So, what does this tell us about the wiki I started with? Assuming $\alpha=1.1$ (close to the behavior of big websites), it predicts $E(N|k)\approx 21.28$. If one assumes a higher $\alpha=2$ the number of pages would be 7 (which was close to the size of the wiki when I looked at it last night – it has grown enough today for k to equal 13 when I tried it today).

So, can we derive a useful rule of thumb for the expected number of pages? Dividing by $k$ shows that $E(N|k)$ approaches proportionality, especially for larger $\alpha$:

So a good rule of thumb is that if you get $k$ pages before a repeat, expect between $2k$ and $4k$ pages on the site. However, remember that we are dealing with power-laws, so the variance can be surprisingly high.

# Rational fractal distributions

Most of the time we encounter probability distributions over the reals, the positive reals, or integers. But one can use the rational numbers as a probability space too.

Recently I found the paper Vladimir Trifonov, Laura Pasqualucci, Riccardo Dalla-Favera & Raul Rabadan. Fractal-like Distributions over the Rational Numbers in High-throughput Biological and Clinical Data. Scientific Reports 1:191 DOI: 10.1038/srep00191. They discuss the distribution of ratios of the number of reads from the same spot of DNA that come from each chromosome in a pair: the number of reads is an integer, so the ratio is rational. They get a peaky, self-similar distribution empirically, and the paper explains why.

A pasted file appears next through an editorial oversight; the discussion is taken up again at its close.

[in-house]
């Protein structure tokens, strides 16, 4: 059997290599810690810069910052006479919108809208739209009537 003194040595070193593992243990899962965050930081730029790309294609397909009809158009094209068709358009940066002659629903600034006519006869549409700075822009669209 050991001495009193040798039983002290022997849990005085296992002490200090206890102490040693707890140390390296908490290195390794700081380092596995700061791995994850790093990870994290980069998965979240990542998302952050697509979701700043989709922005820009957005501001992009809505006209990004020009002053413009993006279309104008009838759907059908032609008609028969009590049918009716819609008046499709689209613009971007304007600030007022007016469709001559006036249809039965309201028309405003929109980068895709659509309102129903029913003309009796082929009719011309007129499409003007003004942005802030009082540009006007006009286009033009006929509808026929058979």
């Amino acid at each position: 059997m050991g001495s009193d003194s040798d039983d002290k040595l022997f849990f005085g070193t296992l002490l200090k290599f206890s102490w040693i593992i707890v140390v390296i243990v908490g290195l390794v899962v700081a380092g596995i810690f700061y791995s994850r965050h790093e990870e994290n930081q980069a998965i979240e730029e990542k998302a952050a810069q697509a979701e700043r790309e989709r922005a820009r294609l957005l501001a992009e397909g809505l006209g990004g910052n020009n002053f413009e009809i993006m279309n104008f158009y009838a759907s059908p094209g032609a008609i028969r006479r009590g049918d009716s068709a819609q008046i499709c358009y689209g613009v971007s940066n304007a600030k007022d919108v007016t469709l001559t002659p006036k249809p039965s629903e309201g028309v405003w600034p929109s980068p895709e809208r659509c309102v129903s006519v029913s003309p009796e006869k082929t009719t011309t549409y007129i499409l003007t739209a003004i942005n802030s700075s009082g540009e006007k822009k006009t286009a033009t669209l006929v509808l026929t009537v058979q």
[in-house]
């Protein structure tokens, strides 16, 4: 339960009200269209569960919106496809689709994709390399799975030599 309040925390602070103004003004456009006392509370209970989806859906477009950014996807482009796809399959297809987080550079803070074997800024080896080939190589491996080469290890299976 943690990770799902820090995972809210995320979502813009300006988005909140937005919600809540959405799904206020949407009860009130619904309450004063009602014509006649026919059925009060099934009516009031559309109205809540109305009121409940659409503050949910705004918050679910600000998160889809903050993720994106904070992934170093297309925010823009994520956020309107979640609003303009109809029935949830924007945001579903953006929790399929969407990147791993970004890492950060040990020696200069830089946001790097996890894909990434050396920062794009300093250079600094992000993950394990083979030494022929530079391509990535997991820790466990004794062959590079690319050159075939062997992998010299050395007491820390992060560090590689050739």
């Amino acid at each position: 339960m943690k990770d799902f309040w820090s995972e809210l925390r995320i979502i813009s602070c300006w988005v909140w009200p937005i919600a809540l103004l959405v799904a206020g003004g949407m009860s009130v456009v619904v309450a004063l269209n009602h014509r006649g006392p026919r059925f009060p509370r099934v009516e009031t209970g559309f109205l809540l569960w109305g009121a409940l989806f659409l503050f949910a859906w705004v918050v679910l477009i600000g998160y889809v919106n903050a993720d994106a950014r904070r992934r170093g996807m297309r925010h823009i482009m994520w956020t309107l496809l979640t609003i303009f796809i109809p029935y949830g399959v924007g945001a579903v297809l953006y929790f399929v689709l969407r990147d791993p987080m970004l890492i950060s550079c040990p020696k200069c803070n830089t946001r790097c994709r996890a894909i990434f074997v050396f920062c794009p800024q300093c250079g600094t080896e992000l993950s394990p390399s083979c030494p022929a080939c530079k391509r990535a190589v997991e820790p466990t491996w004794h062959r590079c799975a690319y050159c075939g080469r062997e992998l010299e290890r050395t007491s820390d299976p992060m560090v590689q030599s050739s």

If you take positive independent integers from some distribution $f(n)$ and generate ratios $q=a/(a+b)$, then those ratios will have a distribution that is a convolution over the rational numbers: $g(q) = g(a/(a+b)) = \sum_{m=0}^\infty \sum_{n=0}^\infty f(m) g(n) \delta \left(\frac{a}{a+b} - \frac{m}{m+n} \right ) = \sum_{t=0}^\infty f(ta)f(tb)$

One can of course do the same for non-independent and different distributions of the integers. Oh, and by the way: this whole thing has little to do with ratio distributions (alias slash distributions), which is what happens in the real case.

The authors found closed form solutions for integers distributed as a power-law with an exponential cut-off and for the uniform distribution; unfortunately the really interesting case, the Poisson distribution, doesn’t seem to have a neat closed form solution.